Ethan A. Huff
Natural News 
July 29, 2011
You have likely seen them dancing through the air and gracing the petals and leaves of various plants and shrubs. But a new study published in the journal Insect Conservation and Diversity says that the popular Monarch butterfly, which is an absolute necessity for farmers, is on the decline. And the cause? Genetically-modified (GM) crops like corn, soy, and cotton, which today blanket millions of acres of American cropland.
Though not necessarily in the same vein as bees and bats, Monarch butterflies are still considered to be migrational pollinators. They travel very long distances and often inadvertently pollinate various flowers and plants. But Monarchs rely on milkweed plants to breed — milkweed is actually the only plant on which Monarch larvae can feed — and the use of pesticides in GM agriculture is contributing to the elimination of milkweed, and thus the elimination of Monarchs.
The study explains that during the 2009 – 2010 Monarch overwintering season, which represents the time during which eastern North American Monarch butterflies hold out through the winter in warmer Mexico, populations reached an all-time low. And while they increased slightly the following year, they still remained at dismally low levels.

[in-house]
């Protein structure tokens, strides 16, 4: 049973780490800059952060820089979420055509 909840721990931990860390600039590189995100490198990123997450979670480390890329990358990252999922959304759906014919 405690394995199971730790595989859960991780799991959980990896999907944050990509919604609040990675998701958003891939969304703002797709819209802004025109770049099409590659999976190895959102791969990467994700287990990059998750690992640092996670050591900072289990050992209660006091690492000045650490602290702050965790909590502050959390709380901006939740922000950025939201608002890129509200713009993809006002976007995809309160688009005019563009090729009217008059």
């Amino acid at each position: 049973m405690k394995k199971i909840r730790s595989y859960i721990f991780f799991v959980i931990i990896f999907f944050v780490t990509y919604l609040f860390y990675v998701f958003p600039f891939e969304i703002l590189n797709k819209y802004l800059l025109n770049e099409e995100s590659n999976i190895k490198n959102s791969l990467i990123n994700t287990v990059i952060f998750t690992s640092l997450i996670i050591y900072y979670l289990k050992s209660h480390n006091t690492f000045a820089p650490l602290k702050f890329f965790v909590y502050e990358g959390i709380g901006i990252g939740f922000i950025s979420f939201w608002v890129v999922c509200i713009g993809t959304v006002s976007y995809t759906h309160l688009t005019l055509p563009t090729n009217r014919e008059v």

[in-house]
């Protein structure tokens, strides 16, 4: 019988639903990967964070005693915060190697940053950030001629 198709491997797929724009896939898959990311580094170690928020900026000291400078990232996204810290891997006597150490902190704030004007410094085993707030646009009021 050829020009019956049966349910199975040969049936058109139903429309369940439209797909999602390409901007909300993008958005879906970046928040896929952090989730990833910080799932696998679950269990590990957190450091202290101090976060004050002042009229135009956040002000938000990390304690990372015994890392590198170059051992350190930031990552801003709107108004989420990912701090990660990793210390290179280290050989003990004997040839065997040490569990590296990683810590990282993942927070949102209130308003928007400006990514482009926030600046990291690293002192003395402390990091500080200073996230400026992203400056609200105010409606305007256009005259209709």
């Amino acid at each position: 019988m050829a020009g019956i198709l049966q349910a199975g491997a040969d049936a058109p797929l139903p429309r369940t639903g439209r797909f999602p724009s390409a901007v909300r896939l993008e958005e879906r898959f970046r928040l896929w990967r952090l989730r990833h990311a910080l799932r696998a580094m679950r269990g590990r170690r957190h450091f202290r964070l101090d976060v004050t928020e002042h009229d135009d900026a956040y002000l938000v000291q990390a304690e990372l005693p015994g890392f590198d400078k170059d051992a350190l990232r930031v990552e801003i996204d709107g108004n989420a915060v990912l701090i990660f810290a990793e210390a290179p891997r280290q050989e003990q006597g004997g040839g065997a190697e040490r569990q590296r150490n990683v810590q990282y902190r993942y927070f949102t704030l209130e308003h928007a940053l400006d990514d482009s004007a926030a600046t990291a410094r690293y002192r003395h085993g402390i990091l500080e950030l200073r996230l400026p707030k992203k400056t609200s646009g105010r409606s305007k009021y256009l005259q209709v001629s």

- A d v e r t i s e m e n t
Besides loss of forest in overwintering areas and continued land development, the report tacks the “expansion of GM herbicide-resistant crops, with consequent loss of milkweed host plants” as the culprit in declining Monarch butterfly populations. After all, Monsanto’s Roundup herbicide specifically targets milkweed for termination, and roughly 150 million pounds of the poison are applied to US cropland every year.
If GM crops continue to take over the whole of agriculture with great strides, as they continue to do, Monarch butterflies (as well as bees and bats), may eventually become extinct. And without these pollinators, of course, it will be no longer possible to grow food.
Sources for this story include: http://www.growswitch.com/blog/2011…